Microsoft today unveiled a public sneak peek of its newest browser, Internet Explorer 9 (IE9), aimed at Web developers and the technically brave of heart.
"The Platform Preview, and the feedback loop it is part of, marks a major change from previous IE releases," said Dean Hachamovich, the browser team's general manager, in a statement issued today before he took the stage at MIX10, Microsoft's Web developer conference, to publicly launch IE9.
Hachamovich promised that Microsoft would update the IE9 preview about every eight weeks, putting the first such update in mid-May with another to follow in mid-July. He did not, however, disclose a release schedule for the successor to 2009's IE8, the browser bundled with Windows 7.
IE 9 Platform Preview is far from polished, or even finished, Microsoft acknowledged, which is why it has slapped the moniker on the release, a first for IE.
"While it loads and renders Web pages using the Internet Explorer 9 platform, it is not designed to be a complete Web browser," Microsoft said in a fact sheet that accompanied the preview's announcement. "This build is simply a first look at the work Microsoft has done so far and is ready to share with its developer community."
To give Web site designers, application developers, and others who want to track the new browser's progress a chance to try IE9, Microsoft has created what it called a "Test Drive" site that showcases the features and enhancements included in the preview.
The Platform Preview will run only in Windows 7, Windows Vista Service Pack 2 (SP2) and Windows Server R2. The latter two operating systems require the Platform Update that Microsoft shipped last October. That update was notable for adding other Windows 7 features, such as that operating system's ribbon-style interface, to Vista last year.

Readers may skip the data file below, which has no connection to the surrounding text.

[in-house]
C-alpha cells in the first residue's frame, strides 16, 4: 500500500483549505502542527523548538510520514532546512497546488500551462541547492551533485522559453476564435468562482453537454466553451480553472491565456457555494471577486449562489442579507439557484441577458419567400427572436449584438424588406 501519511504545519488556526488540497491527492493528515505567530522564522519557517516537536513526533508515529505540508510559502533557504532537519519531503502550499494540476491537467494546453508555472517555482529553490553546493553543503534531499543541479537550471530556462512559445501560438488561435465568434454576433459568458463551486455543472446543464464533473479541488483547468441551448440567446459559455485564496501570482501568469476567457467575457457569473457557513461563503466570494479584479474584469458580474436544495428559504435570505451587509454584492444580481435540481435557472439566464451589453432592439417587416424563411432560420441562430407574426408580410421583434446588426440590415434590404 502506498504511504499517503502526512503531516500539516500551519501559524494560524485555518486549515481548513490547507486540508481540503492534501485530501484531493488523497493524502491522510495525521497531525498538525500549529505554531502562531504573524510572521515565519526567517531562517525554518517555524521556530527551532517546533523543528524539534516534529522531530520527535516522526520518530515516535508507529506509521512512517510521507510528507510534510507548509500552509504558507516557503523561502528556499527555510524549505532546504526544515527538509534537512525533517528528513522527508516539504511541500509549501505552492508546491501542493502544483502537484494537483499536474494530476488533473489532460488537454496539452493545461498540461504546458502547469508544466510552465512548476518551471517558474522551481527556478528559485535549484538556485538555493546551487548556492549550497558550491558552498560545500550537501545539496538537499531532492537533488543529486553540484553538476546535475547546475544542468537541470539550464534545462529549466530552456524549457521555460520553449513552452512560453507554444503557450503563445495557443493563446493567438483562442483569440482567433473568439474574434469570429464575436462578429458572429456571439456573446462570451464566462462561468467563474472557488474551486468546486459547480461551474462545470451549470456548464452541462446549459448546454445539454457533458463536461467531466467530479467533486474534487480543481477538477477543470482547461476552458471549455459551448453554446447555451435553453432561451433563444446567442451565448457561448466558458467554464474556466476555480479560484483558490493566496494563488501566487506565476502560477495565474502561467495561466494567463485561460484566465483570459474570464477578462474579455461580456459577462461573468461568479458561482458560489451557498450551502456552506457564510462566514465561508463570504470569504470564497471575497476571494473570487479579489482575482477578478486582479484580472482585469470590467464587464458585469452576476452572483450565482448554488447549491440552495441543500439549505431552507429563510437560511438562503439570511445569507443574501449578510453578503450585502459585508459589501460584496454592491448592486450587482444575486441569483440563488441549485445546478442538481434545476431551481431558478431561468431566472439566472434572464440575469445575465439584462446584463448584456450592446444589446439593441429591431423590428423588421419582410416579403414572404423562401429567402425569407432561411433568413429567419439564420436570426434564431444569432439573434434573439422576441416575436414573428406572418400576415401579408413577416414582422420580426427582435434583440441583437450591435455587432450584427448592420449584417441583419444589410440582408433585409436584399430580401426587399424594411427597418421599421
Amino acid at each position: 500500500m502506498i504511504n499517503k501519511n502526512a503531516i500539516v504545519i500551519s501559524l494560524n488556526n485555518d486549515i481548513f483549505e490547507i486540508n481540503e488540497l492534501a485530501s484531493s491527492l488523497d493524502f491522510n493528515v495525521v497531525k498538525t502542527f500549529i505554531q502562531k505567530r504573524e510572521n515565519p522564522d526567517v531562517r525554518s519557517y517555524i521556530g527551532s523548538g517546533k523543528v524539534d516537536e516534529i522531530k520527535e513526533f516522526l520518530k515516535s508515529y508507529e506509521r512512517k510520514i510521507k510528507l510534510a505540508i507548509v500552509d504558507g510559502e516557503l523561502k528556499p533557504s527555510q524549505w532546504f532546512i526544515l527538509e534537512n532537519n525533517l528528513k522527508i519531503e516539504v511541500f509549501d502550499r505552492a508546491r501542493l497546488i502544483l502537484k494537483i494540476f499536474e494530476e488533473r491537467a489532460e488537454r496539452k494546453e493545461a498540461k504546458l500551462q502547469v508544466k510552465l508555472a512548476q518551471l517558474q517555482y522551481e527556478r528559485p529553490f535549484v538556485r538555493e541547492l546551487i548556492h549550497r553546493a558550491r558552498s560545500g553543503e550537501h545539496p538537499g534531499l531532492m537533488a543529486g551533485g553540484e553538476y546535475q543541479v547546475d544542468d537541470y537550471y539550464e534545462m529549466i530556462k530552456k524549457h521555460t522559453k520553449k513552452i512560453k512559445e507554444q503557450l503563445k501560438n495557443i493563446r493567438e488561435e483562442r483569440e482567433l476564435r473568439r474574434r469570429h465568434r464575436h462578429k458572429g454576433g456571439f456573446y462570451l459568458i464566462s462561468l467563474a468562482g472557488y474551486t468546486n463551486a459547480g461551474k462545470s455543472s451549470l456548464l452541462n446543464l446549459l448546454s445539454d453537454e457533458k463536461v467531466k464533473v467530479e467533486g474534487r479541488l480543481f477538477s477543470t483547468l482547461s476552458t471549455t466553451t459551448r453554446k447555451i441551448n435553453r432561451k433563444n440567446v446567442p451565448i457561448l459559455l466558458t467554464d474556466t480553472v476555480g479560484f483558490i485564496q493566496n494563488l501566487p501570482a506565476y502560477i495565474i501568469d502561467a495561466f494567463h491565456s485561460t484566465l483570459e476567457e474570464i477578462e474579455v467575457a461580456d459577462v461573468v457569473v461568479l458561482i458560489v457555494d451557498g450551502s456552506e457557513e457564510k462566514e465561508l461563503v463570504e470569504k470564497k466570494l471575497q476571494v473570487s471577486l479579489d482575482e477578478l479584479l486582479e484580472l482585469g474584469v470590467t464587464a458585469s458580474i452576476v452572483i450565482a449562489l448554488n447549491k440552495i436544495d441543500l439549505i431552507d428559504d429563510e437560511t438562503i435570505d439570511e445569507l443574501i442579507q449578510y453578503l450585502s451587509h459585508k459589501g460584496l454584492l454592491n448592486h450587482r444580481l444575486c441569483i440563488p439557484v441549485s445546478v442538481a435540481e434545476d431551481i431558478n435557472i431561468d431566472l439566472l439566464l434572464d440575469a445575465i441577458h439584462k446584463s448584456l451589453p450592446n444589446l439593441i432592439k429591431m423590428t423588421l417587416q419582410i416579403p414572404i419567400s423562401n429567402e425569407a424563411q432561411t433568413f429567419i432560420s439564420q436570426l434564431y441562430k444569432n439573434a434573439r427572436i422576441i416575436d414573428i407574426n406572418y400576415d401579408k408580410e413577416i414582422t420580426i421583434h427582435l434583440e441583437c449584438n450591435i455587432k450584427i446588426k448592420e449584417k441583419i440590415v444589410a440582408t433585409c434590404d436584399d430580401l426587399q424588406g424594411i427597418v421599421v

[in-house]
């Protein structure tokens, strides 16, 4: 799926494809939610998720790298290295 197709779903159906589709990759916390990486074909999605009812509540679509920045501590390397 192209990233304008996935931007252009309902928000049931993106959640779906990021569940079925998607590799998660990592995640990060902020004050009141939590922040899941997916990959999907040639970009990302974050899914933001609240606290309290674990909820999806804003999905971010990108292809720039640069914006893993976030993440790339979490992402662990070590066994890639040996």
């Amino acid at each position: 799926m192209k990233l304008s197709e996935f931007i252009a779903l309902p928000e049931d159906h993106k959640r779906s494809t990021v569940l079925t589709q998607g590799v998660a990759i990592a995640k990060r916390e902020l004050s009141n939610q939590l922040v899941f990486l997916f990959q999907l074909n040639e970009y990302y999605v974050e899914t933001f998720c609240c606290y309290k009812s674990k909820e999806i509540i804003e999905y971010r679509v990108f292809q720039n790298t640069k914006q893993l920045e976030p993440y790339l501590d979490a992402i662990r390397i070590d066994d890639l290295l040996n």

The preview will not run on Windows XP, the operating system that accounts for more than 71% of all Microsoft-made operating systems in use worldwide.
"Internet Explorer 9 requires the modern graphics and security underpinnings that have come since 2001, and is intended to be run on a modern operating system in order to build on the latest hardware and operating system innovations," a company spokeswoman said in an e-mail reply to Computerworld's questions Tuesday morning.
IE9, which Microsoft again touted for its performance gains, taps the PC's graphic processor to boost text and graphics rendering speeds using the Direct2D and DirectWrite APIs (application programming interfaces). Support for those APIs is built into Windows 7, and added to Vista and Server 2008 R2 with the October 2009 Platform Update.
Unlike full-fledged editions of IE, the IE9 Platform Preview does not replace existing versions of IE -- such as IE7 on Vista or IE8 on Windows 7 -- but runs alongside them on the same PC.
The preview is a 31MB download, and can be retrieved from the Test Drive site that Microsoft has set up.
Gregg Keizer covers Microsoft, security issues, Apple, Web browsers and general technology breaking news for Computerworld. Follow Gregg on Twitter at @gkeizer or subscribe to Gregg's RSS feed . His e-mail address is firstname.lastname@example.org.